Caring well for disadvantaged people in Australia is an aspiration that is yet to be fully realised.
Disadvantage stems from a complex interaction of many factors in our society and the physical environments in which we live. Poverty, unemployment, poor health, social exclusion, high rates of imprisonment and abuse are all indictors of disadvantage.
For many families and communities, disadvantage has become an entrenched cycle that passes from generation to generation. Social stigmas and low expectations become self-fulfilling prophesies. There are also those who have become disadvantaged by extreme circumstances – where they’ve suffered a life changing hardship and can’t get back on their feet.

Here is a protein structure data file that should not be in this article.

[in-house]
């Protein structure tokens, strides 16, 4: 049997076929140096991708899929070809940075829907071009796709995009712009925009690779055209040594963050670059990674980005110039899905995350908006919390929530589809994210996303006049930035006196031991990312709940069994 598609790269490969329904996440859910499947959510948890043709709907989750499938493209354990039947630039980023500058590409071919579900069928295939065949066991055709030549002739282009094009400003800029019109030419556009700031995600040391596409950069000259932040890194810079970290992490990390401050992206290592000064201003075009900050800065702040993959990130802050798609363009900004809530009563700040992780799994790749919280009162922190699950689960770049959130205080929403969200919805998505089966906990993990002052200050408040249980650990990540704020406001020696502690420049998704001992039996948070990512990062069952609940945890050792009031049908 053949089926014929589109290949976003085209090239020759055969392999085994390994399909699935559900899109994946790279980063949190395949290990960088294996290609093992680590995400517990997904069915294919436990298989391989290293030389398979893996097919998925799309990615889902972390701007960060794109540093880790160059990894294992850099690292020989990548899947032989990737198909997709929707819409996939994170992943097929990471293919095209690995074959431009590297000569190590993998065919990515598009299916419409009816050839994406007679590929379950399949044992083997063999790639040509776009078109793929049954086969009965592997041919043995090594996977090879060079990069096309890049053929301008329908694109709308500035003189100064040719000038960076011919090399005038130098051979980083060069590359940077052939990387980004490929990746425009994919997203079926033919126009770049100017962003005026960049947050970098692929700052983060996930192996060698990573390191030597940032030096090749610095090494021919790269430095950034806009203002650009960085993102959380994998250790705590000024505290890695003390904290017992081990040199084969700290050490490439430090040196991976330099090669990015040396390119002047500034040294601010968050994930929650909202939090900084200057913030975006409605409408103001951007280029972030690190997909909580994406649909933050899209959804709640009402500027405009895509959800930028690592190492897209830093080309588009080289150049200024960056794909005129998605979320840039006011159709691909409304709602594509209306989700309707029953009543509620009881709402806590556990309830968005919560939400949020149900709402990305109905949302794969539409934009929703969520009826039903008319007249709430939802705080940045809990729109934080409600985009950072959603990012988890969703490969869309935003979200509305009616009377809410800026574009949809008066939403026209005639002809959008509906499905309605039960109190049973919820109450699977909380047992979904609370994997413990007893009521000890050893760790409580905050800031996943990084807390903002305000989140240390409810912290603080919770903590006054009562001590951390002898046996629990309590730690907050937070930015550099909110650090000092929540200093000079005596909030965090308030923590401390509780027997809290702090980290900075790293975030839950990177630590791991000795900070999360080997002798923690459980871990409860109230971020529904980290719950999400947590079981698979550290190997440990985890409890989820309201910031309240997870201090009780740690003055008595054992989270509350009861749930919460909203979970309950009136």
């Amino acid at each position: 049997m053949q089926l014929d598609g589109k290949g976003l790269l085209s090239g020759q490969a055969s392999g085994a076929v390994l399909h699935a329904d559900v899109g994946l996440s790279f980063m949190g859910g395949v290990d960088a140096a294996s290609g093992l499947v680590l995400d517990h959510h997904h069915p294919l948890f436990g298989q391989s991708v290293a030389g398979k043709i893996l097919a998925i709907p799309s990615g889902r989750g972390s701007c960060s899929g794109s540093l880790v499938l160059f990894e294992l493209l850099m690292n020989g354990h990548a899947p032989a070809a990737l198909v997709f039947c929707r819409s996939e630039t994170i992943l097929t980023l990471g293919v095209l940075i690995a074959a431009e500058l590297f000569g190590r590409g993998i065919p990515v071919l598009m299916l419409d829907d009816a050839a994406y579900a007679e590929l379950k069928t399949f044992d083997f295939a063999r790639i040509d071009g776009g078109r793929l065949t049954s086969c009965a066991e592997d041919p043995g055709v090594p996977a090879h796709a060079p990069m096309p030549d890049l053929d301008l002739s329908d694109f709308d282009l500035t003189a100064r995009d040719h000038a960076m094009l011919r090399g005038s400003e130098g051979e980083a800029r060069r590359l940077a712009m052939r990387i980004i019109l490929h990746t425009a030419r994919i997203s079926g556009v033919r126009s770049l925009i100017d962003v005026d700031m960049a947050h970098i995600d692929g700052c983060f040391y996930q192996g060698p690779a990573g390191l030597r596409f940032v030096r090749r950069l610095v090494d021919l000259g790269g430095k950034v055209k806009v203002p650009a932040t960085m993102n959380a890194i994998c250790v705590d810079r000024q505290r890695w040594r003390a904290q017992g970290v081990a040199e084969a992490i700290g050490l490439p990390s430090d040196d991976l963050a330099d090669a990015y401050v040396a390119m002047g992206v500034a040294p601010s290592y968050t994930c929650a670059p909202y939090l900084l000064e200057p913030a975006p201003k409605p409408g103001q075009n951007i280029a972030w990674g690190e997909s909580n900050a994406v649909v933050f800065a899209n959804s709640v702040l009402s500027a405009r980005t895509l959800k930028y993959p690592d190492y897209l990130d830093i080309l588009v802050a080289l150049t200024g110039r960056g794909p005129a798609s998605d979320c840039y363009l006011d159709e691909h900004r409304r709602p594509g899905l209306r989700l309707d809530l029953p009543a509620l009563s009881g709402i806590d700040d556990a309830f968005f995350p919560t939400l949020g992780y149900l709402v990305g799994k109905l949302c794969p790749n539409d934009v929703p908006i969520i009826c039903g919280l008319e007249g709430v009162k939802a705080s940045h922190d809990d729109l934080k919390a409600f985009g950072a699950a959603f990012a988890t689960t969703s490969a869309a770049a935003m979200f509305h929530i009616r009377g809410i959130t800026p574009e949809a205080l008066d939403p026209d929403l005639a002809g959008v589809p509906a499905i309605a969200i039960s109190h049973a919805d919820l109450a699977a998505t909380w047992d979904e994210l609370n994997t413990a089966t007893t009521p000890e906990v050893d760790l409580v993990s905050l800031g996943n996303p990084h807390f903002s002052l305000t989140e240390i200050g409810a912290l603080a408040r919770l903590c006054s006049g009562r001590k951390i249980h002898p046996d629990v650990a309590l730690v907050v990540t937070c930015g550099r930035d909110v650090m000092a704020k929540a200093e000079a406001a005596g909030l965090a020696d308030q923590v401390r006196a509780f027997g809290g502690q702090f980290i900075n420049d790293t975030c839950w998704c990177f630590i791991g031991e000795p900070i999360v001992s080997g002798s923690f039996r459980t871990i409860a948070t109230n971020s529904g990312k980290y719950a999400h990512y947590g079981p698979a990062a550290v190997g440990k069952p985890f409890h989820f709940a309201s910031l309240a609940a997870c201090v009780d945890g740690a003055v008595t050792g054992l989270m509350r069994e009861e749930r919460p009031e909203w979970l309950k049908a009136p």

And while all people who are disadvantaged are citizens, their rights to things such as employment opportunity, housing, healthcare and self-determination are recognised through Australian law and international treaties, we are some distance from realising these rights.
Reducing inequality across Australian society will require more than individualised support. It will also require social change.